Samsung’s Galaxy Note is set to be put into consumer hands this week as AT&T will have it in their retail stores starting on February 19th with pre-order sales already going on. Since this is a much large mobile device, the question of battery life comes up and currently the results of that question are not consistent. Since this is a combination phone and tablet device, it does change how the device might be used which has a definite impact on battery life. Given the 5.3 inch screen, it would tend to use more energy in powering the 1280 by 800 resolution screen, we might expect it to not last through out a day. You then include the 4G LTE capabilities and that is going to take more of the battery life as well.
The big question in testing battery life is whether one is using it like a tablet device which is different than that of a smart phone. Since the Galaxy Note is a combination of the two, it requires that testing for this primarily be done in terms of smart phone usage. Otherwise the results of the battery life tests may not provide a clear picture for everyone as to what they can expect. Take for example, the Gotta Be Mobile battery life report where they are saying were down to 4% of the battery after 6 hours of heavy usage. They pointed out the high brightness of the screen which would cause the battery to drain faster.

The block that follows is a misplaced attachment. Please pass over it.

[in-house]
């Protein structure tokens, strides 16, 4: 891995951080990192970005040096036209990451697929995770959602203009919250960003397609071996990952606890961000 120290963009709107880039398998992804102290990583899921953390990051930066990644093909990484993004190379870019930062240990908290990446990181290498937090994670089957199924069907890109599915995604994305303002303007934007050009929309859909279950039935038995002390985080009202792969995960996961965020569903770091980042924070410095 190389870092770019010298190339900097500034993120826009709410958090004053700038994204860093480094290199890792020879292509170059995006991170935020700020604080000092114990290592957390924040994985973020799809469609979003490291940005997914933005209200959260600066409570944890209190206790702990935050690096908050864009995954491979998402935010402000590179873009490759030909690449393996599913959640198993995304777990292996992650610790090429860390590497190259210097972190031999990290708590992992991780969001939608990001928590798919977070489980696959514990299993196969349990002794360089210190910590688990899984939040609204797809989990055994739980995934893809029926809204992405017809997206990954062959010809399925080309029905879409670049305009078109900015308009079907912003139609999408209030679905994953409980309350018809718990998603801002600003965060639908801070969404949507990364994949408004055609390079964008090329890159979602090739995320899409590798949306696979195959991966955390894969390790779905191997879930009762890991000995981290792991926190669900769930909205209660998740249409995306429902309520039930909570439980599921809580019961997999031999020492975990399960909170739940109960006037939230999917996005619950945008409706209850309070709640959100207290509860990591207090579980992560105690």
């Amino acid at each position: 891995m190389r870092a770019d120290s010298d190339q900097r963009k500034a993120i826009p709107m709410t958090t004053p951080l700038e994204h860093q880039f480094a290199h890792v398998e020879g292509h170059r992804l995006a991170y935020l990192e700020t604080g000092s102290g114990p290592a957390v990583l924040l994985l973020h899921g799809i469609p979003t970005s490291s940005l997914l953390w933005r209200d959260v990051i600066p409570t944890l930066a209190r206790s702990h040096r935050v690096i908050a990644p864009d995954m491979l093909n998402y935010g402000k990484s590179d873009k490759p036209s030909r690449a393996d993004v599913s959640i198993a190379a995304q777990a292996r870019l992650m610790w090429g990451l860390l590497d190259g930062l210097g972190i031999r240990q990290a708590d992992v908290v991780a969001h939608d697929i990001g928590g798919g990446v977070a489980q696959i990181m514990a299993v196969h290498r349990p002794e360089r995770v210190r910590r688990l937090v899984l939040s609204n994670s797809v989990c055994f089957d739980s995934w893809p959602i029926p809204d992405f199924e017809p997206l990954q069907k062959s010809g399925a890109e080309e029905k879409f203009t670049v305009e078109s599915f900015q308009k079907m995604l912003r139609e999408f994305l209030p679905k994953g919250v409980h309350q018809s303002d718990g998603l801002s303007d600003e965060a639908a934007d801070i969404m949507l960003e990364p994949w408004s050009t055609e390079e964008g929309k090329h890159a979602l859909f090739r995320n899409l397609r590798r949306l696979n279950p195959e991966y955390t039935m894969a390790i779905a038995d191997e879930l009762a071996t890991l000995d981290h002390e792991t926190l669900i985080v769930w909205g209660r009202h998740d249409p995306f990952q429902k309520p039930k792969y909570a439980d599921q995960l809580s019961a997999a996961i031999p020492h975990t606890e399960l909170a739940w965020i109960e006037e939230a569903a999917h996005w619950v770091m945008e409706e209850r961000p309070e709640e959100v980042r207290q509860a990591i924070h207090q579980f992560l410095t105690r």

You contrast the previous report with one from Slash Gear where they were able to get a full day of usage on the Galaxy Note. There are differences between how the two were testing the Note and it makes the opposites hard to determine which is providing the information which we are looking for. In another test from GSM Arena they are showing specific testing areas which seems to be more meaningful to what people are looking for. Pure web browsing on the Galaxy Note will deplete the battery in about 3.5 hours. If the tests were consistent between all the reports, it would make things much easier, but each one is different and really cannot be viewed as solid information as to how your Galaxy Note would perform.
You add to that the 2500 mAh battery which comes in the Galaxy Note already has an upgraded version to 4500 mAh which is being announced by Mugen Power Batteries. This one will give you reported 80% increase in battery life. That is an advertised claim so you might experience differences. It seems that the last few phones put out by Samsung have had larger batteries available to improve the battery life within weeks of their release. Someone needs to answer the question of why Samsung does not include these larger batteries in the products when they come to market.